Daniel Garcia has a new bulletin up “What does INES and today’s uprate mean?“. Dr. Garcia is a researcher at the Japanese Atomic Energy Agency, and is an excellent science-based source for interpretation and perspective on Fukushima. On the INES uprating, Daniel concludes by outlining the fundamental differences between Fukushima and Chernobyl:
(…) As stated previously, Fukushima tentative uprating is solely based on the released radioactivity levels, but that is far from being the only important thing for considering the gravity of the situation. Indeed, despite being at the same INES level, there are fundamental differences between Fukushima and Chernobyl accidents. Here are what I believe to be the 3 main ones:
- Released radioactivity is 10x smaller (based on NISA/JNS estimations), enough to be classified one hypothetical level bellow.
- Radioactive material spread is completely different: In Chernobyl the whole graphite core exploded and was thrown into the atmosphere/surroundings in ashes/dust; In Fukushima reactors containment remains mostly sound, and leaked radioactivity has been mostly from liquid effluents that haven’t left the premises of the plant. Of course some of it leaked to the ocean and some was released to the atmosphere during H2 explosions, but the majority is still confined within the immediate proximity of the plant.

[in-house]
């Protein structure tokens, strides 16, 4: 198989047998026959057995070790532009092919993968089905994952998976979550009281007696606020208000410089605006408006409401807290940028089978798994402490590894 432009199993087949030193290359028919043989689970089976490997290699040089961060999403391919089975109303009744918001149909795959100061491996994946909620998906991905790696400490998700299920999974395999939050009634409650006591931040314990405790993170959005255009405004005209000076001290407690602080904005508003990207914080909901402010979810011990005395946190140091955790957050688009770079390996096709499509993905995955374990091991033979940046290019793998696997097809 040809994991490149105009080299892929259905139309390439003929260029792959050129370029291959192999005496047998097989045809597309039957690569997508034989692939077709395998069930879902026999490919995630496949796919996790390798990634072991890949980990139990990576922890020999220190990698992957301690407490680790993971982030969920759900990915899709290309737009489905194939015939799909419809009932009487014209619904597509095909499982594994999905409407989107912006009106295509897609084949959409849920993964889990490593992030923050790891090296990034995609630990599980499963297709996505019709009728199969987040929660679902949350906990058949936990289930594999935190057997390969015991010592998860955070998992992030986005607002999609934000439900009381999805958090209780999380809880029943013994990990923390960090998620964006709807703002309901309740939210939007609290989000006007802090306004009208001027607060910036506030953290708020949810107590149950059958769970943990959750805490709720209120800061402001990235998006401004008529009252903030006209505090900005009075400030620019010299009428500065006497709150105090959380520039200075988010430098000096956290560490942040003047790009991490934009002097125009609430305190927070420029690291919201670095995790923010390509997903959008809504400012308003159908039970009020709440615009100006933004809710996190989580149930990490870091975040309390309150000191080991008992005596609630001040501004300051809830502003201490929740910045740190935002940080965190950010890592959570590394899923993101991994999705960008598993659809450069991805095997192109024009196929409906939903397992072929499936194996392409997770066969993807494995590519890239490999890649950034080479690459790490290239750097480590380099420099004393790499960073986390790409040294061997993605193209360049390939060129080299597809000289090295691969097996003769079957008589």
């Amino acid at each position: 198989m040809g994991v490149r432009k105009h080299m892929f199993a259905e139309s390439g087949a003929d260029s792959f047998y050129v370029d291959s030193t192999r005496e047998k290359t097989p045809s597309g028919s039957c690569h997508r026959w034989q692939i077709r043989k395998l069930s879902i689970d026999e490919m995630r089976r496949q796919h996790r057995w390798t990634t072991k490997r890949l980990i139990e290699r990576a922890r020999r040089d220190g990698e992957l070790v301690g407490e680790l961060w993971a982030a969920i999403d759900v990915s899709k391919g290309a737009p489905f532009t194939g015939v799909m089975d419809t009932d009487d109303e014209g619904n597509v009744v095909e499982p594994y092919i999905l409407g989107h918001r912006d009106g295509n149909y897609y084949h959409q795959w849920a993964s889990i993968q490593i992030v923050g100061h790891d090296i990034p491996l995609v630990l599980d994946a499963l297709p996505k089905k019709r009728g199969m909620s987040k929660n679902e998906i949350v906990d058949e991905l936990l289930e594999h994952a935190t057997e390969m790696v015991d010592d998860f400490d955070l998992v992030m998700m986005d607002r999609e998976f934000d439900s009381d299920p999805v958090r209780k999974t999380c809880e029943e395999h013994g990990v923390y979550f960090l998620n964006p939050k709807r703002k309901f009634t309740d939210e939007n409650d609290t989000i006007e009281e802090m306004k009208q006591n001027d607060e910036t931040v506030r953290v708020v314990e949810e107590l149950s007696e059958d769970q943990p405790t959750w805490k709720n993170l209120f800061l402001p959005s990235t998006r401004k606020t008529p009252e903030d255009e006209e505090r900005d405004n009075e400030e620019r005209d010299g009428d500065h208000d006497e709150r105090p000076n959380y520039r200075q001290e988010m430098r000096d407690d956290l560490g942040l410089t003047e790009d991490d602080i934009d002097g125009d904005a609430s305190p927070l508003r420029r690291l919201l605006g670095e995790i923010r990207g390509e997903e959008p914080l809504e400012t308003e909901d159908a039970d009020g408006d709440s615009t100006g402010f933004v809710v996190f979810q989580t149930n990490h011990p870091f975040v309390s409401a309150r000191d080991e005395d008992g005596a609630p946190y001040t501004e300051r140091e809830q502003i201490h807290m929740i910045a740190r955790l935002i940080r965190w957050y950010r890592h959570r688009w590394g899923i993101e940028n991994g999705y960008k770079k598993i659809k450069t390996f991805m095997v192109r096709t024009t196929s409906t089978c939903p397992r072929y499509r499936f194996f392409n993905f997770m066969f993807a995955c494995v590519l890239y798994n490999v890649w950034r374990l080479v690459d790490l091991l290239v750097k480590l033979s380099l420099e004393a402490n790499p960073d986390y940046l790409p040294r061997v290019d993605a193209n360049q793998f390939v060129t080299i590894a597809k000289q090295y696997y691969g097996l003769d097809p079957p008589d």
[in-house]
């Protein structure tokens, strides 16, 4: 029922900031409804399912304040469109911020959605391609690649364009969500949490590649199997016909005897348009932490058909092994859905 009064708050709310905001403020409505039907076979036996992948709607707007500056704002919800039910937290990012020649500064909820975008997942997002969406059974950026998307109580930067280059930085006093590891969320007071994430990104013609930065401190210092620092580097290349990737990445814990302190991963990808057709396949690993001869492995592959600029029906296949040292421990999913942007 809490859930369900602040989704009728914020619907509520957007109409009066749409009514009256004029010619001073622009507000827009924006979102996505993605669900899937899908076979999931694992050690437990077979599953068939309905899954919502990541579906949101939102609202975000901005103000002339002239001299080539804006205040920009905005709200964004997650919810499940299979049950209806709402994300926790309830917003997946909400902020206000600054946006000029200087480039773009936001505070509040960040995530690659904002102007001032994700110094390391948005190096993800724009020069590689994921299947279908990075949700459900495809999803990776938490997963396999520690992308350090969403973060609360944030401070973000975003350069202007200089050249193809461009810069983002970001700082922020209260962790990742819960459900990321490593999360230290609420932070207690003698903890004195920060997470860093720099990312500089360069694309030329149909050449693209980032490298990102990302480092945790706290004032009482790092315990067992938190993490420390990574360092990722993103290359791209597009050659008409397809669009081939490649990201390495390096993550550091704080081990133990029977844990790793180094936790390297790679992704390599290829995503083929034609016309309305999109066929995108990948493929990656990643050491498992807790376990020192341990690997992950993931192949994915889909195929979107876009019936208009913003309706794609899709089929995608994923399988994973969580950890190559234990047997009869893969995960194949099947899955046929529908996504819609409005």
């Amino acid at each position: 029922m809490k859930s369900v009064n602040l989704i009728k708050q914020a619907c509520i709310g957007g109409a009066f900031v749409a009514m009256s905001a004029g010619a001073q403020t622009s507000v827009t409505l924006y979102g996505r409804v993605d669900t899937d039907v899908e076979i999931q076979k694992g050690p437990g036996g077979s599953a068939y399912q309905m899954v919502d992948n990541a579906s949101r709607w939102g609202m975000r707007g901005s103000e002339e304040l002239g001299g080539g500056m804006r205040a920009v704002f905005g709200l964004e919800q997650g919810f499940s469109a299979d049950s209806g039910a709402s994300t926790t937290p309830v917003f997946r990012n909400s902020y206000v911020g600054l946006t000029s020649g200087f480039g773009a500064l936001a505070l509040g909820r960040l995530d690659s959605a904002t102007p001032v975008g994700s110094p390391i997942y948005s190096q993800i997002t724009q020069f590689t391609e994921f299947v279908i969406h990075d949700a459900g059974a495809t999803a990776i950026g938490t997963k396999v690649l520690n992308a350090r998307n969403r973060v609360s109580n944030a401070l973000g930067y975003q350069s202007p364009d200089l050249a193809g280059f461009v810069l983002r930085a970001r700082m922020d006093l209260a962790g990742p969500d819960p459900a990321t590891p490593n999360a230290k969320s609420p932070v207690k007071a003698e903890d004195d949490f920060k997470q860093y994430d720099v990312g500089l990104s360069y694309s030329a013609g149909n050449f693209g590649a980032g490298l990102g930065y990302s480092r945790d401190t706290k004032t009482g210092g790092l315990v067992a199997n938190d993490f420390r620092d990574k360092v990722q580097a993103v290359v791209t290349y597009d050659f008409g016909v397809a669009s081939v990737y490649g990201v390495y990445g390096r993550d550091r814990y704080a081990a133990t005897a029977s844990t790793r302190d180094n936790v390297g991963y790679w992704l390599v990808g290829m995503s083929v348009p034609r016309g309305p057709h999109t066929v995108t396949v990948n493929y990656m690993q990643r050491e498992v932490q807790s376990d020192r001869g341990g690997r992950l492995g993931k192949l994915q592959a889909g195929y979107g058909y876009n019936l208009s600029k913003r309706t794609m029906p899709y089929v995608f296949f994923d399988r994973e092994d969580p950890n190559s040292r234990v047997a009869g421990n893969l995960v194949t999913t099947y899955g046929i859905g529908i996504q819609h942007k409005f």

- Because of 2, Fukushima plant remains “operable”, meaning that work to contain the radioactivity and limit the impact on the environment remains both possible and effective; Chernobyl couldn’t be approached after the accident.
Obviously, as a result of those differences, there have still not be a single victim of radioactivity because of #FNPP1 accident (it doesn’t mean “there won’t”, simply that “there have not been”). Some may argue we’ll only see those in terms of long-term cancers for most exposed workers, but it’s a weak argument in societies where tobacco and air pollution results in millions of those cancers and nobody seems to be concerned about.